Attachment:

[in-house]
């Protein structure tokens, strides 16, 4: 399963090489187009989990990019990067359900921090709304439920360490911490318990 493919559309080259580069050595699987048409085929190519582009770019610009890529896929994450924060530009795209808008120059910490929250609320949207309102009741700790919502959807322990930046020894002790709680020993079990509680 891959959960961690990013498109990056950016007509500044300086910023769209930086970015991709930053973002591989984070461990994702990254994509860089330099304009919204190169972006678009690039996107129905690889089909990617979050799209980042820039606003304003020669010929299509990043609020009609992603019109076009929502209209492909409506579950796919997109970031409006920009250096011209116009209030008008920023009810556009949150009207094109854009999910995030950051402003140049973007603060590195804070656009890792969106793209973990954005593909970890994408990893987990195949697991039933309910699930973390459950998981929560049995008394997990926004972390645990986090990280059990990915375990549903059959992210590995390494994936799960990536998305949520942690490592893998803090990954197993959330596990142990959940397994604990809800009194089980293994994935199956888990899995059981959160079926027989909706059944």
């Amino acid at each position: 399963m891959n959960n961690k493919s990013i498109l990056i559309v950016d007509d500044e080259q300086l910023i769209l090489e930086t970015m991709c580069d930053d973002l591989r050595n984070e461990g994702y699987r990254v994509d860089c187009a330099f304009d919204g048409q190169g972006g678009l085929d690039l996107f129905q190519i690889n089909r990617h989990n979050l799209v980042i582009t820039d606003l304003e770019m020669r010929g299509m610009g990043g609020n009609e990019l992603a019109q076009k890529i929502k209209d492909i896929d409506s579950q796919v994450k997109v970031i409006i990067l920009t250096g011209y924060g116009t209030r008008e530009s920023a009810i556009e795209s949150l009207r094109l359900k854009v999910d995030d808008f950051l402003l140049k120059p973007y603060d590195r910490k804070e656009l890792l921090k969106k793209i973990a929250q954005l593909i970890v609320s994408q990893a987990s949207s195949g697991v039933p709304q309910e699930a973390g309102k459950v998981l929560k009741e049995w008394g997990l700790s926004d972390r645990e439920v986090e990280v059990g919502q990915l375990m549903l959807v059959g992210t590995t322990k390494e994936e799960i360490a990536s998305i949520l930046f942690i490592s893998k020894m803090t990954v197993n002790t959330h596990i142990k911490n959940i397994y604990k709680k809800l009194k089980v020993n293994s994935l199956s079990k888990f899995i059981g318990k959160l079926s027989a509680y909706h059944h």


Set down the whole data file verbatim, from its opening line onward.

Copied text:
[in-house]
């Protein structure tokens, strides 16, 4: 399963090489187009989990990019990067359900921090709304439920360490911490318990 493919559309080259580069050595699987048409085929190519582009770019610009890529896929994450924060530009795209808008120059910490929250609320949207309102009741700790919502959807322990930046020894002790709680020993079990509680 891959959960961690990013498109990056950016007509500044300086910023769209930086970015991709930053973002591989984070461990994702990254994509860089330099304009919204190169972006678009690039996107129905690889089909990617979050799209980042820039606003304003020669010929299509990043609020009609992603019109076009929502209209492909409506579950796919997109970031409006920009250096011209116009209030008008920023009810556009949150009207094109854009999910995030950051402003140049973007603060590195804070656009890792969106793209973990954005593909970890994408990893987990195949697991039933309910699930973390459950998981929560049995008394997990926004972390645990986090990280059990990915375990549903059959992210590995390494994936799960990536998305949520942690490592893998803090990954197993959330596990142990959940397994604990809800009194089980293994994935199956888990899995059981959160079926027989909706059944």
């Amino acid at each position: 399963m891959n959960n961690k493919s990013i498109l990056i559309v950016d007509d500044e080259q300086l910023i769209l090489e930086t970015m991709c580069d930053d973002l591989r050595n984070e461990g994702y699987r990254v994509d860089c187009a330099f304009d919204g048409q190169g972006g678009l085929d690039l996107f129905q190519i690889n089909r990617h989990n979050l799209v980042i582009t820039d606003l304003e770019m020669r010929g299509m610009g990043g609020n009609e990019l992603a019109q076009k890529i929502k209209d492909i896929d409506s579950q796919v994450k997109v970031i409006i990067l920009t250096g011209y924060g116009t209030r008008e530009s920023a009810i556009e795209s949150l009207r094109l359900k854009v999910d995030d808008f950051l402003l140049k120059p973007y603060d590195r910490k804070e656009l890792l921090k969106k793209i973990a929250q954005l593909i970890v609320s994408q990893a987990s949207s195949g697991v039933p709304q309910e699930a973390g309102k459950v998981l929560k009741e049995w008394g997990l700790s926004d972390r645990e439920v986090e990280v059990g919502q990915l375990m549903l959807v059959g992210t590995t322990k390494e994936e799960i360490a990536s998305i949520l930046f942690i490592s893998k020894m803090t990954v197993n002790t959330h596990i142990k911490n959940i397994y604990k709680k809800l009194k089980v020993n293994s994935l199956s079990k888990f899995i059981g318990k959160l079926s027989a509680y909706h059944h």